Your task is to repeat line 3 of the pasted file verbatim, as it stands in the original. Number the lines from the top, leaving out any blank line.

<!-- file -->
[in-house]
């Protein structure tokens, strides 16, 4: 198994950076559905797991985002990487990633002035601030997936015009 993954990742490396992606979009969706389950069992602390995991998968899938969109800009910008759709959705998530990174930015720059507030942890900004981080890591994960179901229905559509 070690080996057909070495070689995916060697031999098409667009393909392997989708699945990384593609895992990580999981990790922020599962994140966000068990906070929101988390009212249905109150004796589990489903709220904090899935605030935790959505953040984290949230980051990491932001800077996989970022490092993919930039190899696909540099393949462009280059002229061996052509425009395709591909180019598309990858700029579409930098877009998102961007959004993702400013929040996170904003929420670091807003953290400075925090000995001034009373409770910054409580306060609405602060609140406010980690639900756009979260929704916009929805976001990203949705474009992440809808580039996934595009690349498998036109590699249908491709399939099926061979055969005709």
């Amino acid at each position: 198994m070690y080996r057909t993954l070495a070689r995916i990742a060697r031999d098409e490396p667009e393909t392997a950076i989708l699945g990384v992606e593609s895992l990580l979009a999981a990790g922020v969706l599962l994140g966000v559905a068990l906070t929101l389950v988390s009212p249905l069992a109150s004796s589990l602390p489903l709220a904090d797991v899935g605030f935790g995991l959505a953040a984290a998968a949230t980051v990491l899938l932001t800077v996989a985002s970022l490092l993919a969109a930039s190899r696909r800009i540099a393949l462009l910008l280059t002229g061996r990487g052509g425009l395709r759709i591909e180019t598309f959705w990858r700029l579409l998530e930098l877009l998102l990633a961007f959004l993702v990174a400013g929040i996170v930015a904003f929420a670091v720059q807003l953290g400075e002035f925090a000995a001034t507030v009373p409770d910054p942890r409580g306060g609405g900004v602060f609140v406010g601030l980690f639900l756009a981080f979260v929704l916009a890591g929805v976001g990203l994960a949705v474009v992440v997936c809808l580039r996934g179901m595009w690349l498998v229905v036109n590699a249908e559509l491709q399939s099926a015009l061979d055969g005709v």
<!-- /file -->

């Amino acid at each position: 198994m070690y080996r057909t993954l070495a070689r995916i990742a060697r031999d098409e490396p667009e393909t392997a950076i989708l699945g990384v992606e593609s895992l990580l979009a999981a990790g922020v969706l599962l994140g966000v559905a068990l906070t929101l389950v988390s009212p249905l069992a109150s004796s589990l602390p489903l709220a904090d797991v899935g605030f935790g995991l959505a953040a984290a998968a949230t980051v990491l899938l932001t800077v996989a985002s970022l490092l993919a969109a930039s190899r696909r800009i540099a393949l462009l910008l280059t002229g061996r990487g052509g425009l395709r759709i591909e180019t598309f959705w990858r700029l579409l998530e930098l877009l998102l990633a961007f959004l993702v990174a400013g929040i996170v930015a904003f929420a670091v720059q807003l953290g400075e002035f925090a000995a001034t507030v009373p409770d910054p942890r409580g306060g609405g900004v602060f609140v406010g601030l980690f639900l756009a981080f979260v929704l916009a890591g929805v976001g990203l994960a949705v474009v992440v997936c809808l580039r996934g179901m595009w690349l498998v229905v036109n590699a249908e559509l491709q399939s099926a015009l061979d055969g005709v």